Ideas from 'works' by Plato [375 BCE], by Theme Structure

[found in 'Complete Works' by Plato (ed/tr Cooper,John M.) [Hackett 1997,0-87220-349-2]].

Click on the Idea Number for the full details    |     back to texts     |     expand these ideas

1. Philosophy / C. History of Philosophy / 2. Ancient Philosophy / b. Pre-Socratic philosophy
Plato never mentions Democritus, and wished to burn his books
8. Modes of Existence / A. Relations / 3. Structural Relations
Plato's idea of 'structure' tends to be mathematically expressed
8. Modes of Existence / D. Universals / 6. Platonic Forms / a. Platonic Forms
Plato's Forms meant that the sophists only taught the appearance of wisdom and virtue
When Diogenes said he could only see objects but not their forms, Plato said it was because he had eyes but no intellect
8. Modes of Existence / D. Universals / 6. Platonic Forms / b. Partaking
If there is one Form for both the Form and its participants, they must have something in common
8. Modes of Existence / D. Universals / 6. Platonic Forms / c. Self-predication
If gods are like men, they are just eternal men; similarly, Forms must differ from particulars
8. Modes of Existence / D. Universals / 6. Platonic Forms / d. Forms critiques
A Form is a cause of things only in the way that white mixed with white is a cause
The Forms cannot be changeless if they are in changing things
9. Objects / A. Existence of Objects / 4. Individuation / a. Individuation
We can grasp whole things in science, because they have a mathematics and a teleology
9. Objects / B. Unity of Objects / 1. Unifying an Object / a. Intrinsic unification
Plato sees an object's structure as expressible in mathematics
Plato was less concerned than Aristotle with the source of unity in a complex object
9. Objects / B. Unity of Objects / 2. Substance / c. Types of substance
Plato's holds that there are three substances: Forms, mathematical entities, and perceptible bodies
9. Objects / C. Structure of Objects / 8. Parts of Objects / c. Wholes from parts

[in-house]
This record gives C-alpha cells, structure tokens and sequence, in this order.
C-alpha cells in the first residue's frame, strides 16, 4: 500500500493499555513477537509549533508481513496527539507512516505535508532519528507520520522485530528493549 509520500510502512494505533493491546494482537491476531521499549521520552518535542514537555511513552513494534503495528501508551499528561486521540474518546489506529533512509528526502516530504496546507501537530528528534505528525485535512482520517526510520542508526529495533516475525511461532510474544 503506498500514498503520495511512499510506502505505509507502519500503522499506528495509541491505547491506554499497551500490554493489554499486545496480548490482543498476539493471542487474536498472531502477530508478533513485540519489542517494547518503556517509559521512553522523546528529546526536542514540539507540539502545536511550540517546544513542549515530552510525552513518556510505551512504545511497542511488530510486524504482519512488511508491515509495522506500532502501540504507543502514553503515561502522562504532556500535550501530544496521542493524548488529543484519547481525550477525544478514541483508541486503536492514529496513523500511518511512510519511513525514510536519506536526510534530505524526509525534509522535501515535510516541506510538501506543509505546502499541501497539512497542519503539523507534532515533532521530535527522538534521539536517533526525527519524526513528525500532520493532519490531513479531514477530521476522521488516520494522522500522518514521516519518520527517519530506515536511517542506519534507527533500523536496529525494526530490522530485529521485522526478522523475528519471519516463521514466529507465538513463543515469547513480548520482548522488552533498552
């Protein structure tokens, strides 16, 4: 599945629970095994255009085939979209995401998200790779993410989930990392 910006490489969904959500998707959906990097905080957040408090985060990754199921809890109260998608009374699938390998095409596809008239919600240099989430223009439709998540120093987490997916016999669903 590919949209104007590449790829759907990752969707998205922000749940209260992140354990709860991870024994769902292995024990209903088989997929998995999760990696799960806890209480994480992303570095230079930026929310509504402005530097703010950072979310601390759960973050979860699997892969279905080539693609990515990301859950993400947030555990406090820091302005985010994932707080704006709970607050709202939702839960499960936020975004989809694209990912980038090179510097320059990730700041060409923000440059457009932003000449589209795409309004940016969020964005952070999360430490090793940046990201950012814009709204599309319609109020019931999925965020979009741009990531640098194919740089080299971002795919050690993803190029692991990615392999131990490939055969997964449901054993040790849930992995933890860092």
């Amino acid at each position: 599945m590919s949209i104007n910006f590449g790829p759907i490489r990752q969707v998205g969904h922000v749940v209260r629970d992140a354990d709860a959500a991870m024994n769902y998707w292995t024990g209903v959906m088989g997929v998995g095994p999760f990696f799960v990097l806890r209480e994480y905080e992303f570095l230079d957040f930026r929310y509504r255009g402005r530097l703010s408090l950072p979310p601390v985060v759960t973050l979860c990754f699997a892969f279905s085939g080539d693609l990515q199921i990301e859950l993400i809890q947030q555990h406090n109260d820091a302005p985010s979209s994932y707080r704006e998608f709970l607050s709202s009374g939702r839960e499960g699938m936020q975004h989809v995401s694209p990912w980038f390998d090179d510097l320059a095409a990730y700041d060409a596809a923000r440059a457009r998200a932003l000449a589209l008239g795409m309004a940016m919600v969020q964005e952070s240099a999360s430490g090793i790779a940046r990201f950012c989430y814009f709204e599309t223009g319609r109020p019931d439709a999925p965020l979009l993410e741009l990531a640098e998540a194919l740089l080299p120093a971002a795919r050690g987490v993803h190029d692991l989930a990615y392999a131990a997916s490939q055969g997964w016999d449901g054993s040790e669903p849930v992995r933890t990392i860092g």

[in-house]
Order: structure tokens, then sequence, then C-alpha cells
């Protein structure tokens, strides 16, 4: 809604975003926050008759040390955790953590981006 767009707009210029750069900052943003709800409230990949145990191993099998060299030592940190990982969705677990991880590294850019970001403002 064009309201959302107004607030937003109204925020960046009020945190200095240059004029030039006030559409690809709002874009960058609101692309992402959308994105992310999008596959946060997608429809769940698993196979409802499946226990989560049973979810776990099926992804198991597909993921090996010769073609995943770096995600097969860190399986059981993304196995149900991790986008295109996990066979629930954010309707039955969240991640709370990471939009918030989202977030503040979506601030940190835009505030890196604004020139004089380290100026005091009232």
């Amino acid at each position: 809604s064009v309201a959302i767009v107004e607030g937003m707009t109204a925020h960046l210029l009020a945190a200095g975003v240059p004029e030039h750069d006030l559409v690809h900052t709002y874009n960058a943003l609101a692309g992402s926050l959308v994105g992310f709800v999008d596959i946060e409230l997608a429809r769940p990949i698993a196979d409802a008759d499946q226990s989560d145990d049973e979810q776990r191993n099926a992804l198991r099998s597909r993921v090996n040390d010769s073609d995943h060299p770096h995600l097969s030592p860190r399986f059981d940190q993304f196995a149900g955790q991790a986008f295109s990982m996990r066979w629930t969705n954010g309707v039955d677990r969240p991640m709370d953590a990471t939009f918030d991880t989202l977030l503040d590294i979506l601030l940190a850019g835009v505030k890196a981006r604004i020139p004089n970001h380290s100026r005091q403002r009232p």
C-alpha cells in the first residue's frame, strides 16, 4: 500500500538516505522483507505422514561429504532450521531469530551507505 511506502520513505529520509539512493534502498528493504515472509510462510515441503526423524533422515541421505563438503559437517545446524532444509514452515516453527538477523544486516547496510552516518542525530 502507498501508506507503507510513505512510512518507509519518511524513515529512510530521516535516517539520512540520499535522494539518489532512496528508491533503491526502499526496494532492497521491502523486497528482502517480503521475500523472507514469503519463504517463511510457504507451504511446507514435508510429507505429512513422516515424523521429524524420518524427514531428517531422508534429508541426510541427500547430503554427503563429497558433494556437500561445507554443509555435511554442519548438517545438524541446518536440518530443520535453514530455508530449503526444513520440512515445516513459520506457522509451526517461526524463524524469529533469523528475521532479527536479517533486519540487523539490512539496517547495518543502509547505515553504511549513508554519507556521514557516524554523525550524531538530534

Plato says wholes are either containers, or they're atomic, or they don't exist
9. Objects / D. Essence of Objects / 2. Types of Essence
Only universals have essence
9. Objects / D. Essence of Objects / 6. Essence as Unifier
Plato and Aristotle take essence to make a thing what it is
14. Science / D. Explanation / 1. Explanation / b. Aims of explanation
A good explanation totally rules out the opposite explanation (so Forms are required)
19. Language / A. Language / 3. Rhetoric
Plato's whole philosophy may be based on being duped by reification - a figure of speech
22. Metaethics / A. Ethical Ends / 2. Goodness / b. Candidates for the Good
Plato's legacy to European thought was the Good, the Beautiful and the True
Pleasure is better with the addition of intelligence, so pleasure is not the good
22. Metaethics / A. Ethical Ends / 5. Happiness / d. Routes to happiness
Plato decided that the virtuous and happy life was the philosophical life
22. Metaethics / B. Basis of Ethics / 3. Morality as Convention
As religion and convention collapsed, Plato sought morals not just in knowledge, but in the soul
22. Metaethics / C. Sources of Ethics / 3. Intuitionism
Plato never refers to examining the conscience
23. Ethics / C. Virtue Theory / 1. Virtue Theory / a. Nature of virtue
Plato, unusually, said that theoretical and practical wisdom are inseparable